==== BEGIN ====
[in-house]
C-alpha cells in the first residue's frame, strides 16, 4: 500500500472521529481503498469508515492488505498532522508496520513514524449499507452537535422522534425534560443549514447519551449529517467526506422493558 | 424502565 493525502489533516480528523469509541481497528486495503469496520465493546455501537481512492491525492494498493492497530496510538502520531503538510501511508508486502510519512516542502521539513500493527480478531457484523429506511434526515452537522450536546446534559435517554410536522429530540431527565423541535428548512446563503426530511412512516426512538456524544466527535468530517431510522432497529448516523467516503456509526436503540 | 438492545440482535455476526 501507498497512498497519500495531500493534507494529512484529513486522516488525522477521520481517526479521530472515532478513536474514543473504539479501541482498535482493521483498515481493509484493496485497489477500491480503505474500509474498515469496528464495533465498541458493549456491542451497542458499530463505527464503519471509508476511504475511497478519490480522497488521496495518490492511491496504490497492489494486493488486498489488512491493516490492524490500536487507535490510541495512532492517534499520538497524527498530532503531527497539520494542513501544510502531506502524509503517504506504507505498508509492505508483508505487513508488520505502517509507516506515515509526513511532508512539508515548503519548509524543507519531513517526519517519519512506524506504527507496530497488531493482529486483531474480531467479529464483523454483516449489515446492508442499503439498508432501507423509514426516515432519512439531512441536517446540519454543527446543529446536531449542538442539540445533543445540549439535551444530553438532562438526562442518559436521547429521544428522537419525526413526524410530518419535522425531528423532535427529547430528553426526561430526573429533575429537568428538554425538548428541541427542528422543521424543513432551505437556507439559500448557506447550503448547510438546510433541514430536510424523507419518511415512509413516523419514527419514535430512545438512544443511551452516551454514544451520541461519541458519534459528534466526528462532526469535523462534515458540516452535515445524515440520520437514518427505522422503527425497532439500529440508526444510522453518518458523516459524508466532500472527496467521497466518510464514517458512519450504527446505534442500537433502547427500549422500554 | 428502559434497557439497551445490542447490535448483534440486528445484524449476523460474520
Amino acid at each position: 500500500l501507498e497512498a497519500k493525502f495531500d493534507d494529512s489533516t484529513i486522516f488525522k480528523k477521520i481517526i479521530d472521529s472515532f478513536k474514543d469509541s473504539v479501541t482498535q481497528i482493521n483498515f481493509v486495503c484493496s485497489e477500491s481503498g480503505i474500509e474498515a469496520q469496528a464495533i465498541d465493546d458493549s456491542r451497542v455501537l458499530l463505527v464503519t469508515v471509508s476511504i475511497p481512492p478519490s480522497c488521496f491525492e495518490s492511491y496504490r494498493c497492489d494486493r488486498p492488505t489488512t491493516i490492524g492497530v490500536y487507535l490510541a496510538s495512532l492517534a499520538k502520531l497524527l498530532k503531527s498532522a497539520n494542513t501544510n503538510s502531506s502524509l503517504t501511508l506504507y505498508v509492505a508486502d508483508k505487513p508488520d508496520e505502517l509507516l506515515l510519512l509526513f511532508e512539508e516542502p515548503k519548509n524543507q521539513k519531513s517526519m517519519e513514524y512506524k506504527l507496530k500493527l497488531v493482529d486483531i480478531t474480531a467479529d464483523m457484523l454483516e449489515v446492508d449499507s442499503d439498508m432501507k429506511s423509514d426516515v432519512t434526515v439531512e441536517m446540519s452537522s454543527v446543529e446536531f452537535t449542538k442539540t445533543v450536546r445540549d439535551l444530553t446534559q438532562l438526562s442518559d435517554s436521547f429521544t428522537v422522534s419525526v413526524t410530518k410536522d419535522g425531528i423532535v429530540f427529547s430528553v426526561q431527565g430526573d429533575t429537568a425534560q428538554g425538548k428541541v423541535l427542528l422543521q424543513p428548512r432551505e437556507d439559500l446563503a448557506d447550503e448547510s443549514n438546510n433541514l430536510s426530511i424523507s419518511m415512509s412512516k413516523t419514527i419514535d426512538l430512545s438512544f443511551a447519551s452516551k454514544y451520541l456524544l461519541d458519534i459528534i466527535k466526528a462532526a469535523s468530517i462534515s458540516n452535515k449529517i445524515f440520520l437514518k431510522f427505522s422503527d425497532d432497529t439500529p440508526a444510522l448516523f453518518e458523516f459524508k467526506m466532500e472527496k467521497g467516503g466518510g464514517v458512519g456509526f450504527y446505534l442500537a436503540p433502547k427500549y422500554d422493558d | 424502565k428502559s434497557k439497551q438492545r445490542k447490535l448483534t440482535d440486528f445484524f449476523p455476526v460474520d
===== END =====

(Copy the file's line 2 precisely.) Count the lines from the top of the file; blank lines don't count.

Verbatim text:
C-alpha cells in the first residue's frame, strides 16, 4: 500500500472521529481503498469508515492488505498532522508496520513514524449499507452537535422522534425534560443549514447519551449529517467526506422493558 | 424502565 493525502489533516480528523469509541481497528486495503469496520465493546455501537481512492491525492494498493492497530496510538502520531503538510501511508508486502510519512516542502521539513500493527480478531457484523429506511434526515452537522450536546446534559435517554410536522429530540431527565423541535428548512446563503426530511412512516426512538456524544466527535468530517431510522432497529448516523467516503456509526436503540 | 438492545440482535455476526 501507498497512498497519500495531500493534507494529512484529513486522516488525522477521520481517526479521530472515532478513536474514543473504539479501541482498535482493521483498515481493509484493496485497489477500491480503505474500509474498515469496528464495533465498541458493549456491542451497542458499530463505527464503519471509508476511504475511497478519490480522497488521496495518490492511491496504490497492489494486493488486498489488512491493516490492524490500536487507535490510541495512532492517534499520538497524527498530532503531527497539520494542513501544510502531506502524509503517504506504507505498508509492505508483508505487513508488520505502517509507516506515515509526513511532508512539508515548503519548509524543507519531513517526519517519519512506524506504527507496530497488531493482529486483531474480531467479529464483523454483516449489515446492508442499503439498508432501507423509514426516515432519512439531512441536517446540519454543527446543529446536531449542538442539540445533543445540549439535551444530553438532562438526562442518559436521547429521544428522537419525526413526524410530518419535522425531528423532535427529547430528553426526561430526573429533575429537568428538554425538548428541541427542528422543521424543513432551505437556507439559500448557506447550503448547510438546510433541514430536510424523507419518511415512509413516523419514527419514535430512545438512544443511551452516551454514544451520541461519541458519534459528534466526528462532526469535523462534515458540516452535515445524515440520520437514518427505522422503527425497532439500529440508526444510522453518518458523516459524508466532500472527496467521497466518510464514517458512519450504527446505534442500537433502547427500549422500554 | 428502559434497557439497551445490542447490535448483534440486528445484524449476523460474520